Eurasianet says the last few weeks have seen an unusually intense flurry of diplomacy intended to address long-standing frontier disagreements.

Few developments will prove to have been as consequential as the one kickstarted by Kyrgyz President Sadyr Japarov’s visit to Uzbekistan on March 11-12.  Talks on once and for all clearing up territorial differences were top of the agenda during his encounter with his Uzbek counterpart, Shavkat Mirziyoyev.

The leaders signaled, however, that it might be a few months before a deal was definitively thrashed out to delimit the roughly 350 kilometers of disputed sections of the 1,400-kilometer frontier. So it was particularly surprising when an agreement was reached within weeks instead.

In other encouraging and related news, Japarov announced on April 2 that Kazakhstan had agreed to grant Kyrgyz nationals permission to transit the country on their way to Russia.  This is an important lifeline for the many people whose families rely on remittances.

This mood of goodwill is reportedly being soured somewhat, however, by a running battle of words between Kyrgyzstan and Tajikistan, which also have long-standing border disagreements.

The stink has by and large been caused by the head of the Kyrgyz security services, Kamchybek Tashiyev – the same man who claimed a triumph over the Uzbek border breakthrough.

In late March, Tashiyev told reporters that he had proposed a land swap, not dissimilar to what had been done with Uzbekistan, but the nature of the exchange was a patent non-starter.

Tajikistan should yield Vorukh, a fertile exclave surrounded by some of the most barren land in Kyrgyzstan, he suggested, and get a parcel of land from the Batken region in return. Disputes in this area, typically centering on access to irrigation water, have flared up with chronometric regularity.

Another idea proposed by Tashiyev was that the Tajiks delimit Vorukh and offer certainties of no future territorial spread of the exclave. People in the exclave would be given unfettered access to a road leading to the Tajik mainland in return, he said.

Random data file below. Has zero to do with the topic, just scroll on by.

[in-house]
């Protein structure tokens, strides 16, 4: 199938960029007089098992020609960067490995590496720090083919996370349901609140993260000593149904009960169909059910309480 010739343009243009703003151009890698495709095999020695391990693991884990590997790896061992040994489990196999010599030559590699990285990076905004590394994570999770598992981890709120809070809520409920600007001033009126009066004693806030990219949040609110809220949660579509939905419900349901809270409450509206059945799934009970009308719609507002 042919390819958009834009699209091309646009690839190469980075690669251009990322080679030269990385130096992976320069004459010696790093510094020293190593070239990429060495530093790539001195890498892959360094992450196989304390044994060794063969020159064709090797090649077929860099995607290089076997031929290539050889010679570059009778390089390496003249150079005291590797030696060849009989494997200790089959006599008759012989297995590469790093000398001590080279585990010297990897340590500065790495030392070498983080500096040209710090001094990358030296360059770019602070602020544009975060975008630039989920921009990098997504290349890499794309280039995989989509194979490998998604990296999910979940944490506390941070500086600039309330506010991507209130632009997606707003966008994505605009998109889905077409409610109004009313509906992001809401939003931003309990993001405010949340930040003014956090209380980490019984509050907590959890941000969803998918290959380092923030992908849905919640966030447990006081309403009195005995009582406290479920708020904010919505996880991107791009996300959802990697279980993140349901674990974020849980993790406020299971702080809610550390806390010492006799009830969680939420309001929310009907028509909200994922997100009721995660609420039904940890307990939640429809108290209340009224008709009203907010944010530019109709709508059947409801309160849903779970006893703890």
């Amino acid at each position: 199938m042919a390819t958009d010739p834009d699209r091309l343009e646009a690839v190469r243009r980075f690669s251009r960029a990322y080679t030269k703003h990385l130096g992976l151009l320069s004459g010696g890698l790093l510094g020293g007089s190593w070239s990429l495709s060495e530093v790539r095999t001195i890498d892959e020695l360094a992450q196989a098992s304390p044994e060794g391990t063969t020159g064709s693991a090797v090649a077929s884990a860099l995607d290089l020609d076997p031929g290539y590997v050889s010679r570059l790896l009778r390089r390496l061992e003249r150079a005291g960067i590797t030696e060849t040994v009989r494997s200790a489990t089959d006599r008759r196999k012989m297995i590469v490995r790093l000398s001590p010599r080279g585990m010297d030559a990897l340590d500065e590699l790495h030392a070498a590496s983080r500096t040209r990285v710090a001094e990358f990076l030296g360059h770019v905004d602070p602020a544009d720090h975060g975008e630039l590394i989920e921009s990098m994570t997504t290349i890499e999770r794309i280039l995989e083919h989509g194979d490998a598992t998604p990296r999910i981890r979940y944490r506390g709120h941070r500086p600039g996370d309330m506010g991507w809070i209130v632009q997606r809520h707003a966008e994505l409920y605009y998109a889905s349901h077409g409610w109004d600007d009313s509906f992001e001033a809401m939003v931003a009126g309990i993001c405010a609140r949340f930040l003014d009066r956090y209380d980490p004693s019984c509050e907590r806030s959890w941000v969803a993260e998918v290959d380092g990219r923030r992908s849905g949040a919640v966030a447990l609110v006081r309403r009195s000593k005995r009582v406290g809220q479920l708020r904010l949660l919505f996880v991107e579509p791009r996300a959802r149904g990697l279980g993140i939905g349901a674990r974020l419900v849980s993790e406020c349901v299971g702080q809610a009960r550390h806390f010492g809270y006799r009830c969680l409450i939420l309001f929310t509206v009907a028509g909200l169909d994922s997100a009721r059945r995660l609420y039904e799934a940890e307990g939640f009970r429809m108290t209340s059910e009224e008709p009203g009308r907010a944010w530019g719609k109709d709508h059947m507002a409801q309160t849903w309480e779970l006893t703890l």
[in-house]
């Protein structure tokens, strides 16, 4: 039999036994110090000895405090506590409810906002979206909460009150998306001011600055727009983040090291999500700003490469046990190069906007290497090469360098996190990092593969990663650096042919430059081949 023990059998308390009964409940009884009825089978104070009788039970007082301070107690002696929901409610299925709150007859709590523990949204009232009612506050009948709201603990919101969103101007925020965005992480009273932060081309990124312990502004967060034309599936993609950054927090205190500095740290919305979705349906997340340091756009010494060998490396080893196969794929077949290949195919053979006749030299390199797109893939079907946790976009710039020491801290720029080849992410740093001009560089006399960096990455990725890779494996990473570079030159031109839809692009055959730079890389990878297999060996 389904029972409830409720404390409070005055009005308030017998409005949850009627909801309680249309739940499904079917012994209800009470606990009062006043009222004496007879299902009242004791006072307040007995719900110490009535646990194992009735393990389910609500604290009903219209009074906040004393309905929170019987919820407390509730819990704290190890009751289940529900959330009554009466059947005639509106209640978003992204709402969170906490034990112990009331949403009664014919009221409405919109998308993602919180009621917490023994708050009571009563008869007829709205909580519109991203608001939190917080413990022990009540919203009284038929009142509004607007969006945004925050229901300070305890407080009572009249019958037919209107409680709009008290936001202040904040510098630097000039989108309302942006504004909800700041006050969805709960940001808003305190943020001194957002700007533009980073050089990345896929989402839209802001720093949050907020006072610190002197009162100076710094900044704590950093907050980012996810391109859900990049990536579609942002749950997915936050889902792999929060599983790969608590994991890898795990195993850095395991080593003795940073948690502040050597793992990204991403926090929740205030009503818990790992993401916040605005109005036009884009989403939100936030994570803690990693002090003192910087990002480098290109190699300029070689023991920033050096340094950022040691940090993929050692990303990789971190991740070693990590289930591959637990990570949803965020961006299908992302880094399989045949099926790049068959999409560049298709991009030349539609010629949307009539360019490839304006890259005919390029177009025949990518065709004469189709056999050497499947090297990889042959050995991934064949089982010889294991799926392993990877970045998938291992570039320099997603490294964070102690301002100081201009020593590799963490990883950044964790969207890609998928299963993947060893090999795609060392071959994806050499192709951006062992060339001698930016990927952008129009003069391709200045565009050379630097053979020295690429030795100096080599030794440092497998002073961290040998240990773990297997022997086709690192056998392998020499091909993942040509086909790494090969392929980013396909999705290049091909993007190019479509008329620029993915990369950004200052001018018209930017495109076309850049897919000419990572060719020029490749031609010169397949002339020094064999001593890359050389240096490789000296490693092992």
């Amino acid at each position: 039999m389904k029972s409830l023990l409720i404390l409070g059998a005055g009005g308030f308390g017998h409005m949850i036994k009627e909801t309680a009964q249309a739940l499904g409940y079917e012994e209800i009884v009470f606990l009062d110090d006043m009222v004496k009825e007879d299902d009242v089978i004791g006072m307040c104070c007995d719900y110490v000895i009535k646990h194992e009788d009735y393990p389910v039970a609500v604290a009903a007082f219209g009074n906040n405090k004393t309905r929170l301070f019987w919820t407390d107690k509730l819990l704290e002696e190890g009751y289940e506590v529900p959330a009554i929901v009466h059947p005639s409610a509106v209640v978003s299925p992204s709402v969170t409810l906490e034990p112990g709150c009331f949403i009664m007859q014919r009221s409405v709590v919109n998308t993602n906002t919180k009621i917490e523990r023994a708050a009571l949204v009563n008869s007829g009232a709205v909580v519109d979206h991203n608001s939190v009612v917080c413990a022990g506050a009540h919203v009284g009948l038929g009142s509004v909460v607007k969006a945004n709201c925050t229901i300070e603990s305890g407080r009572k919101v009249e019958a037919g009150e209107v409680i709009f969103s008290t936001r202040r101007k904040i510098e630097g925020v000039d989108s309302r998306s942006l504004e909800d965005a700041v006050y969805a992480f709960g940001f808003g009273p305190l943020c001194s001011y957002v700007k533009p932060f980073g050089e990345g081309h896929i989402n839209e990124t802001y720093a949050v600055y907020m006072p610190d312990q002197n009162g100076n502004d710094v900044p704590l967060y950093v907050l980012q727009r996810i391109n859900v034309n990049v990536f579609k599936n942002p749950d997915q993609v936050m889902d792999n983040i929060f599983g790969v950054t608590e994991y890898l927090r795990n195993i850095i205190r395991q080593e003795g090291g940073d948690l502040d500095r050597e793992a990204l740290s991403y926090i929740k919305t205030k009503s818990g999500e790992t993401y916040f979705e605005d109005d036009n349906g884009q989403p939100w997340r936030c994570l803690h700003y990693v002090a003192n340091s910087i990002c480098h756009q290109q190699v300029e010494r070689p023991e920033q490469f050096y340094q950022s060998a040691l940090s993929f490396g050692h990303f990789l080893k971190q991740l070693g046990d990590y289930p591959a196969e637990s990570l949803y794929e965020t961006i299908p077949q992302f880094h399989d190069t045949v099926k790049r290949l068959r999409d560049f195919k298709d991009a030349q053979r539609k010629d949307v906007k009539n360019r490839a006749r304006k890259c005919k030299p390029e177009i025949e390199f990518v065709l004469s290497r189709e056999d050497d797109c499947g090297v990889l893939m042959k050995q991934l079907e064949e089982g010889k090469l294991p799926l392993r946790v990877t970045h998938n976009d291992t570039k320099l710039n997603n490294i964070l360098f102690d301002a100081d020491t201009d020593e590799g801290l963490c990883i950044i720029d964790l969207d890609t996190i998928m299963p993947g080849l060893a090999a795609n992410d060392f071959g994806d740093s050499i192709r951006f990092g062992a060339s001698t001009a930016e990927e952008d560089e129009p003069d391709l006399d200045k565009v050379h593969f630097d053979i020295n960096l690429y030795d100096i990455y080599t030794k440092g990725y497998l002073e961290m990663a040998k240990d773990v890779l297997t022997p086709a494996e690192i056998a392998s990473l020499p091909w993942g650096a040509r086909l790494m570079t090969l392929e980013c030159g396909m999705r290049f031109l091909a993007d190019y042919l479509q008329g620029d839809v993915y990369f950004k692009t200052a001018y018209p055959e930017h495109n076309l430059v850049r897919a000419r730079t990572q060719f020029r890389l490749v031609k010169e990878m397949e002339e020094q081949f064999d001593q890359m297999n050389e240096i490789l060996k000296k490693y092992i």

The ideas have been received coolly. 

The Tajik government maintained a stony silence. But former Foreign Minister Hamrokhon Zarifi appeared to ventriloquize Dushanbe’s attitude when he wrote in a testy March 30 Facebook post that Tajikistan would never agree to give up land to Kyrgyzstan. He backed up his cases with references to how the territory was administered in Soviet times. In fact, Zarifi argued, it was Kyrgyzstan’s Batken region that used to be run by the Tajiks.

“There is no need to offer Tajiks their own land in return for other Tajik land,” he wrote.

Days later, in what may or may not have been a related development, Kyrgyzstan held military exercises in its Batken region. Fully 2,000 soldiers, 100 tanks and armored personnel carriers and around 20 units of self-propelled artillery were involved in the drill.

The Tajiks did not take that lying down. On April 9, Tajik President Emomali Rahmon paid a visit to Vorukh to offer direct assurances to residents that talk of surrendering the enclave was off the table.

“I urge you to live with your neighbors in a friendly and good-neighborly manner, remain calm and do not yield to emotions, because all problems must be resolved wholly through negotiations,” Rahmon said in a speech that same in day in the nearby town of Isfahan.

For good measure, though, Rahmon inaugurated new local premises for the security services’ Alfa special forces unit in Vorukh, just in case the call to friendliness was not heard in Kyrgyzstan.